Since the acceleration is always `a =F/m` and the dependence of speed on constant accelerations is of the type `v=a*t =(F/m)*t` it means that when saying "an object is moving with a speed proportional to the force on it" both persons are right.

However the constant of proportionality between speed and force is time, which basically means for an uniform increasing speed, a constant applied force.

This means that the arguments of Heather are valid and the arguments of Kasi are false. In reality, both students are right, the force is essentially constant but at the same time is increasing when the object is approaching Earth ("essentially" is the main word here).

But at this point the reasoning of Kasi begins to fail. First the velocity does not get larger because the force becomes much larger, but because time passes (as shown above the constant of proportionality between speed and force is time). Second, since the acceleration is proportional to the applied force (`a =F/m`) it is false to say that the acceleration is constant and the force gets larger at a constant rate. (Otherwise said, the time is not involved in the definition of acceleration, therefore to relate the rate of force change to the acceleration is a nonsense).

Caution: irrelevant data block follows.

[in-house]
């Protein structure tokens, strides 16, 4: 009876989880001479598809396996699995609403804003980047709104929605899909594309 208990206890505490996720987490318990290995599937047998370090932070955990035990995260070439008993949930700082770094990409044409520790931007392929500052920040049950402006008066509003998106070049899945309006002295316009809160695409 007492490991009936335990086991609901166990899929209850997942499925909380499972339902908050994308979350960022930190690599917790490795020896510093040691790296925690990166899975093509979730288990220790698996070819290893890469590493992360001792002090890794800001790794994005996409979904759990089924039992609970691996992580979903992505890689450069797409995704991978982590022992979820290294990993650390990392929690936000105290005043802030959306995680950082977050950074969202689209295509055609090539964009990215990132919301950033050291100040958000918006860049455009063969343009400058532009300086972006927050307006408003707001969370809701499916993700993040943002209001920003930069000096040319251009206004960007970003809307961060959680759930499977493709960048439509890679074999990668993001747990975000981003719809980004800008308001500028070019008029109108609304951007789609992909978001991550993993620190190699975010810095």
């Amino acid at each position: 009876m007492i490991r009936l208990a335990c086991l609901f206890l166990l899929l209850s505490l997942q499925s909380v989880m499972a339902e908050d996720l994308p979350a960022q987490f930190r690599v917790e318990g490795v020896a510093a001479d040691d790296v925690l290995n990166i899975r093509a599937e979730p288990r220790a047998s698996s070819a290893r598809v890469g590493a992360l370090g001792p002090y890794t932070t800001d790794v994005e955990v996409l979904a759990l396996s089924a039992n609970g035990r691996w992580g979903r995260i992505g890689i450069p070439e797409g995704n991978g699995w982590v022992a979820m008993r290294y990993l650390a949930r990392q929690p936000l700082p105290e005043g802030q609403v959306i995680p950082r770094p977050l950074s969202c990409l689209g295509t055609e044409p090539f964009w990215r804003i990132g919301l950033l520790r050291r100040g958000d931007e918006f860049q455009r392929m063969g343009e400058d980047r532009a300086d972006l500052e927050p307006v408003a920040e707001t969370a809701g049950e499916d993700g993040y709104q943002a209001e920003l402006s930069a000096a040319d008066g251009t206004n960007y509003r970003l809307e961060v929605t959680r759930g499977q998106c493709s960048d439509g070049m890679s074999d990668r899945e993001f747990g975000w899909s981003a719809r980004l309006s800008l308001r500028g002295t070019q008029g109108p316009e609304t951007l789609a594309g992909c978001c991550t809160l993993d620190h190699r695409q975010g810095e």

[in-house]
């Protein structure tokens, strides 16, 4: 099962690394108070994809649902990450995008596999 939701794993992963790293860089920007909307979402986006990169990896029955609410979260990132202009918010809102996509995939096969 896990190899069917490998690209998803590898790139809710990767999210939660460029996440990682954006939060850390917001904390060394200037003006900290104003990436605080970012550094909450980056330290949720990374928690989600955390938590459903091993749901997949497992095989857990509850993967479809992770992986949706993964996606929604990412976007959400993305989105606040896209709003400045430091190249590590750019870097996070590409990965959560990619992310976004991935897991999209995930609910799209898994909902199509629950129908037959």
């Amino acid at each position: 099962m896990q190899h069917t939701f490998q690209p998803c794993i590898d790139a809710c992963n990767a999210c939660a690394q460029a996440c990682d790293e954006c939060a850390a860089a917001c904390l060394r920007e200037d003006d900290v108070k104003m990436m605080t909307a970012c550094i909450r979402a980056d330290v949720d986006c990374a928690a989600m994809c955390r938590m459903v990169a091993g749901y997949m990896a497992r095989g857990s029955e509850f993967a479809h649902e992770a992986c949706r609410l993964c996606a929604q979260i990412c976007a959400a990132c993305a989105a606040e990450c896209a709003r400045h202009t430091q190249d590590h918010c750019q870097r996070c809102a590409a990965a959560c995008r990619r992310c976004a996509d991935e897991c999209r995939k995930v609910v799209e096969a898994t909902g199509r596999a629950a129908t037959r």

The acceleration is constant basically because the gravitational force expression is

`F = G*(m*M)/R^2 =m*g`

where `R =6371 km =6371000 m` and a difference in the value of `R` of 10 meters or so does not change significantly the value force.

**Thus the argument that is invalid here is that the acceleration is constant due to the constant rate of change in the force. **

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